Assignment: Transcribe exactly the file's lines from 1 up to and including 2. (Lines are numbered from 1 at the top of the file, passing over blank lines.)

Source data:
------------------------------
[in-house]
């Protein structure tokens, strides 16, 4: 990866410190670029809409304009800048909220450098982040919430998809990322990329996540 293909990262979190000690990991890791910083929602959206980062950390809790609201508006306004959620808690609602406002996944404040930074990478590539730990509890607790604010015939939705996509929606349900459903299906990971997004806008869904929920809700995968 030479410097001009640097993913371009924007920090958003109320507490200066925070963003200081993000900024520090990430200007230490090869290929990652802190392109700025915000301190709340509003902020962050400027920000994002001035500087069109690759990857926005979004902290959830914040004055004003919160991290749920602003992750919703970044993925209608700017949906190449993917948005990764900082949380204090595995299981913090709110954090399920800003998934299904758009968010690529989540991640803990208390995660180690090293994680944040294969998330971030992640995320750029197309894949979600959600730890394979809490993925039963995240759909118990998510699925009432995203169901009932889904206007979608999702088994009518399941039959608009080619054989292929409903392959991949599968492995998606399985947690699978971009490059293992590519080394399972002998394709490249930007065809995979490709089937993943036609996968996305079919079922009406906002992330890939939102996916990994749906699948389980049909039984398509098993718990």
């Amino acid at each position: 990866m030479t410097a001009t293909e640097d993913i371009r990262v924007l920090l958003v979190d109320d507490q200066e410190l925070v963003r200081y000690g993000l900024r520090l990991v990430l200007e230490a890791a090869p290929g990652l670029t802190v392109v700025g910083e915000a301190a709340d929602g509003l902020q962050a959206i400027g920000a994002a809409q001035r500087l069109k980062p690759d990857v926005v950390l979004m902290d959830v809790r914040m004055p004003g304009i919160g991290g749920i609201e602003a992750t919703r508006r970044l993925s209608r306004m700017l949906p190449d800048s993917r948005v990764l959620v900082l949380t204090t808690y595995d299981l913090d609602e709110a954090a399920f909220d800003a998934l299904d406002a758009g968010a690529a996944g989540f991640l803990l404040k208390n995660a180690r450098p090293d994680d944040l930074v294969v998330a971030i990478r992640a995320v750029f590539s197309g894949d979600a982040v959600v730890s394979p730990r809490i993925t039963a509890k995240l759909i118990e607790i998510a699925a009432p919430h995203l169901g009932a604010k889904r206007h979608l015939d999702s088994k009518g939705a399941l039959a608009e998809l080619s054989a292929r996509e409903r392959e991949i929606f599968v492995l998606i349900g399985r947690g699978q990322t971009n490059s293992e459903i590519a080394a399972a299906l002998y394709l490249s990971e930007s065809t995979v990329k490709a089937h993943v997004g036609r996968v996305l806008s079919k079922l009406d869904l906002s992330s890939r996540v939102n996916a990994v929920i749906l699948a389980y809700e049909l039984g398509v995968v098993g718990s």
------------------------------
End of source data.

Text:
[in-house]
């Protein structure tokens, strides 16, 4: 990866410190670029809409304009800048909220450098982040919430998809990322990329996540 293909990262979190000690990991890791910083929602959206980062950390809790609201508006306004959620808690609602406002996944404040930074990478590539730990509890607790604010015939939705996509929606349900459903299906990971997004806008869904929920809700995968 030479410097001009640097993913371009924007920090958003109320507490200066925070963003200081993000900024520090990430200007230490090869290929990652802190392109700025915000301190709340509003902020962050400027920000994002001035500087069109690759990857926005979004902290959830914040004055004003919160991290749920602003992750919703970044993925209608700017949906190449993917948005990764900082949380204090595995299981913090709110954090399920800003998934299904758009968010690529989540991640803990208390995660180690090293994680944040294969998330971030992640995320750029197309894949979600959600730890394979809490993925039963995240759909118990998510699925009432995203169901009932889904206007979608999702088994009518399941039959608009080619054989292929409903392959991949599968492995998606399985947690699978971009490059293992590519080394399972002998394709490249930007065809995979490709089937993943036609996968996305079919079922009406906002992330890939939102996916990994749906699948389980049909039984398509098993718990």